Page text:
Thousands of South Koreans are expected to turn out for demonstrations during President Donald Trump's upcoming visit. Many say the US leader is bringing the Korean Peninsula to a state of crisis. Julian Ryall reports.
A coalition of around 220 left-wing organizations has announced plans to demonstrate in Seoul during President Donald Trump's upcoming state visit to South Korea, with the groups fiercely critical of the US leader for ramping up tensions with North Korea.
The groups have promised to mobilize thousands of protesters during Trump's visit, scheduled for November 7 and 8, the second leg of the president's 11-day trip through Asia. The demonstrators say they will begin to show their opposition to Trump's visit and his policies even before he arrives in South Korea, with the first rally due to start on Saturday, November 4, outside the US Embassy in central Seoul.
The anti-US alliance has adopted the slogan "No Trump, No War People's Rally" and is demanding that efforts be made to engage North Korea rather than to threaten the regime of Kim Jong Un. Members of other groups that are joining the movement have additional demands, including members of agricultural cooperatives who want to scrap a trade deal that they believe puts South Korean famers at a disadvantage in trade.
State media highlights
Unsurprisingly, North Korean state media have jumped on the protests and are highlighting the planned protests against "war maniac Trump's South Korea visit."
In a news story, Pyongyang's state-run Korea Central News Agency (KCNA), said opposition parties and trade unions had launched a "solidarity struggle," and speakers at a press conference on Saturday were "taking out their rage, saying that the tense situation on the Korean Peninsula would get sharper with Trump's visit."
"Noting [that] Trump is not entitled to set his feet on South Korean land, they urged him to promise to apologize for his reckless remarks at once and not to ignite a war," it added.
The Rodong Sinmun newspaper added that South Korean protesters had "denounced war lunatic Trump's hysteria for a nuclear war against the DPRK" and added that the only reason war has so far been avoided on the peninsula is because North has nuclear weapons of its own.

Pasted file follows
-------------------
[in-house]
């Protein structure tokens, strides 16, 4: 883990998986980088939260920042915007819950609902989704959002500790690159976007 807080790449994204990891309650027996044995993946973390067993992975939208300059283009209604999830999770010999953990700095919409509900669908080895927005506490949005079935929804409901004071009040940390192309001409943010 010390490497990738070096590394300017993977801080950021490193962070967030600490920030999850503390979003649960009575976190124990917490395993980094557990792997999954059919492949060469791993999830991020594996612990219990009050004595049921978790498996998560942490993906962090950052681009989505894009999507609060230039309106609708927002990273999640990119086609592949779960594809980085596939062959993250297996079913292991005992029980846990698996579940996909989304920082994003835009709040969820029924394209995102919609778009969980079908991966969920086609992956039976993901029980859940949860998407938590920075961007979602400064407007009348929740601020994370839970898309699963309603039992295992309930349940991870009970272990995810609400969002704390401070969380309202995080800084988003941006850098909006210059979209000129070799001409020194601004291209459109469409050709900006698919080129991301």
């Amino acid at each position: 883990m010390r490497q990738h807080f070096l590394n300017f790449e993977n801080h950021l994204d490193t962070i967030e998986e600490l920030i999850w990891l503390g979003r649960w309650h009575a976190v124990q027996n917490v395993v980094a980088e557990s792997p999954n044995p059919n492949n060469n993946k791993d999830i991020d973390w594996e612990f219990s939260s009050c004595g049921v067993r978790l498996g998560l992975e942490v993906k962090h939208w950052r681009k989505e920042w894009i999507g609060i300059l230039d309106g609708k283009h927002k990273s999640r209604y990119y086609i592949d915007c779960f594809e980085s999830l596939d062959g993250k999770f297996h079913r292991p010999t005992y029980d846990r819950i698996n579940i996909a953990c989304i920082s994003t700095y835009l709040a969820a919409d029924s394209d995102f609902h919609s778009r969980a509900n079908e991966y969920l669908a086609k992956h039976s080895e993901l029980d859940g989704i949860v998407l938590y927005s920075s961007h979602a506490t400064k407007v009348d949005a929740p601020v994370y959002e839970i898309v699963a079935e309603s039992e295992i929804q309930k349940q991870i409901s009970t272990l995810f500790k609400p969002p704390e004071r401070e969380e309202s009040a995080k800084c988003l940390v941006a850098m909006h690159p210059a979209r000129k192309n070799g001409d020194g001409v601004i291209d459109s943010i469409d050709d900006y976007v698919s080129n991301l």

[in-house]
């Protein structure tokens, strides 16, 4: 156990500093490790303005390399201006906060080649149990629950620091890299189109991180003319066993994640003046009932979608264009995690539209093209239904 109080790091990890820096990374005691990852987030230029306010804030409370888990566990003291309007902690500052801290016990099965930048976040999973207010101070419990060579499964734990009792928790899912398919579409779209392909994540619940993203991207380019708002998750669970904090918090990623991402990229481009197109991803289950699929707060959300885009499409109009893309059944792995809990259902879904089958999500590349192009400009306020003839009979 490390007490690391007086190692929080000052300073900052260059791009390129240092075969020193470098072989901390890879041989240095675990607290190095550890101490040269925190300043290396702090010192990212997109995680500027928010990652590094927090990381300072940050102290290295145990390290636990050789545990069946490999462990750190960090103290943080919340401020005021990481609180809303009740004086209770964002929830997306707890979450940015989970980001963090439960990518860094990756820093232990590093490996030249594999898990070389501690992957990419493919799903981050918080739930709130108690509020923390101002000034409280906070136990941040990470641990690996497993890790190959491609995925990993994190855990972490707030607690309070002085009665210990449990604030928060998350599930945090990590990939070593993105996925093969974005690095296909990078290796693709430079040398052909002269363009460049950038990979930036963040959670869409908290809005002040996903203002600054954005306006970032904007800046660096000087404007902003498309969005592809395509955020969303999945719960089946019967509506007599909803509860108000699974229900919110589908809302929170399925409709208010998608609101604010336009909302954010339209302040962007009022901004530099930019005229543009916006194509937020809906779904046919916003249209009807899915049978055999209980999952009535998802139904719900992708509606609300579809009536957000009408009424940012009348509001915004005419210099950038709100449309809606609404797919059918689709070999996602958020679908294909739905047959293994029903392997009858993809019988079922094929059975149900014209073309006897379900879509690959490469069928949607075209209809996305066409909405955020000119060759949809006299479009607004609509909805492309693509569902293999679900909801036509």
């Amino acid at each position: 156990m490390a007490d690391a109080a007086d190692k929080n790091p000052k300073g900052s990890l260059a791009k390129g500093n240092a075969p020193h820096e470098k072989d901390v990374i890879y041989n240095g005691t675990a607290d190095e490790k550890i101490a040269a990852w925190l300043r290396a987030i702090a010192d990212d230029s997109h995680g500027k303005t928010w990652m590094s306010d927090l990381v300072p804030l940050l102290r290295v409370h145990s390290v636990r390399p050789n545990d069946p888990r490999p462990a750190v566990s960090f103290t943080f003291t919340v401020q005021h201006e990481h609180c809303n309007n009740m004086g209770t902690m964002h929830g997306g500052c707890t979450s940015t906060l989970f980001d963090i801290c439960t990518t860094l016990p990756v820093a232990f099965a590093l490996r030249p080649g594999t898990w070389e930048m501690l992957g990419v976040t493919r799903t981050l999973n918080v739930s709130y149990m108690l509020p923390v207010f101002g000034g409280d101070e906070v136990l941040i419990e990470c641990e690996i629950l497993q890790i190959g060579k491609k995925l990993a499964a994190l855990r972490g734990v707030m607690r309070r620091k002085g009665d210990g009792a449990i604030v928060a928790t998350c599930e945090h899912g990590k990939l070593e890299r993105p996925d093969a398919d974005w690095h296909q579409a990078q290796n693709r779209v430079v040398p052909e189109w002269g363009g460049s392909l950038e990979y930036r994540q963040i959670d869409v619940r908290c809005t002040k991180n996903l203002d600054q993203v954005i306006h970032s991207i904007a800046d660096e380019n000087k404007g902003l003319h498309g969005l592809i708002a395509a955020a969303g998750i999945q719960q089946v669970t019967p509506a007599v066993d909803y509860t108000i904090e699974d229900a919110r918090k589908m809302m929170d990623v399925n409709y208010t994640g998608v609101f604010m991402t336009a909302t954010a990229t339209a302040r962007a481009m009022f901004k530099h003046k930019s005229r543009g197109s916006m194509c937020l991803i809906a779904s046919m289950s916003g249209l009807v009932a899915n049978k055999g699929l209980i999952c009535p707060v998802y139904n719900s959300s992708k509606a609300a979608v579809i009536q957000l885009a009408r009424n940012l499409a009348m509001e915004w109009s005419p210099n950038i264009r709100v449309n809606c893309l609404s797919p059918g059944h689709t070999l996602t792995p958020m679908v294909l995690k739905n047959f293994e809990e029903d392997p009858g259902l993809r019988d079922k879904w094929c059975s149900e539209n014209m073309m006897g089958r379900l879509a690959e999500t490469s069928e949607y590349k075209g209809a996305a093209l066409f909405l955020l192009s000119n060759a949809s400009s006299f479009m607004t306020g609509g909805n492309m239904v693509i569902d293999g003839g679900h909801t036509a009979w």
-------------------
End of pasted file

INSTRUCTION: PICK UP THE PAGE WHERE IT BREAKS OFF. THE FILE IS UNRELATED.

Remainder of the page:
Despite Pyongyang's efforts to whip up opposition to Trump, analysts do not believe the protests will be on a significant scale.
"I do not believe they will be all that big because the vast majority of South Korean people are extremely worried about the threat posed to our safety by the North Korean regime," said Song Young Chae, a professor at the Center for Global Creation and Collaboration at Seoul's Sangmyung University.
"Most people have come to the conclusion that the best way to safeguard the South is for Seoul and Washington to demonstrate the determined will to protect the peninsula from war," he told DW.
'Show of strength'
"Rather than peace talks - which will go nowhere, and the North will in any case ignore whenever it suits their ends - it is more important to show military strength," Song said.
"And while there will be some demonstrations against the president, I do not believe they will have much impact because these people are not so many and not so mainstream," he said, adding that there was a common belief among many in the South that left-leaning groups that express solidarity with the North or its policies have been infiltrated by Pyongyang's agents in order to destabilize society in the South.
Garren Mulloy, an associate professor of international relations at Japan's Daito Bunka University, agrees that it would be "standard practice" for the North to work with any organizations that identify themselves as being anti-American and can serve as a temporary ally to further Pyongyang's agenda.
"It is entirely possible that these protests are at least in part encouraged by North Korean provocateurs, either by choice or coercion," he told DW.
Yet, he points out, South Koreans arguably have more to be angry about the US leadership today than they have for some years.
"Feelings are running high there at the moment over long-standing problems in the South Korea-US relationship, such as the US bases there, the deployment of the THAAD anti-missile system, left-wing groups opposing the military alliance, others calling for dialogue with the North and so on," Mulloy added.
"There are some people there who still want to push the 'Sunshine Policy' of previous South Korean leaders, but Trump - in his usual unpredictable way - has also said some things that have really upset the Koreans," he added.
Accusations against allies
Even before he was sworn in as president, Trump essentially accused many of Washington's security allies of not pulling their weight. South Korea was on that list and Trump hinted that if Seoul did not pay more for the US military presence, he would order the troops to leave.
After South Korean President Moon Jae In assumed office in May, Trump appeared to suggest that he was being "soft" towards the North when the only language that Kim Jong Un would understand was force.
"He never said anything, but I find it hard to believe that Moon could not take offence at Trump's comments, as well as the nation at large," Mulloy said. "US government officials moved quickly to smooth things over, but the damage had been done."
There is a widely shared feeling in the South that Trump's aggressive rhetoric towards the North has precipitated the present crisis on the peninsula, while there are also no guarantees that he will be able to avoid another undiplomatic incident during his visit to South Korea.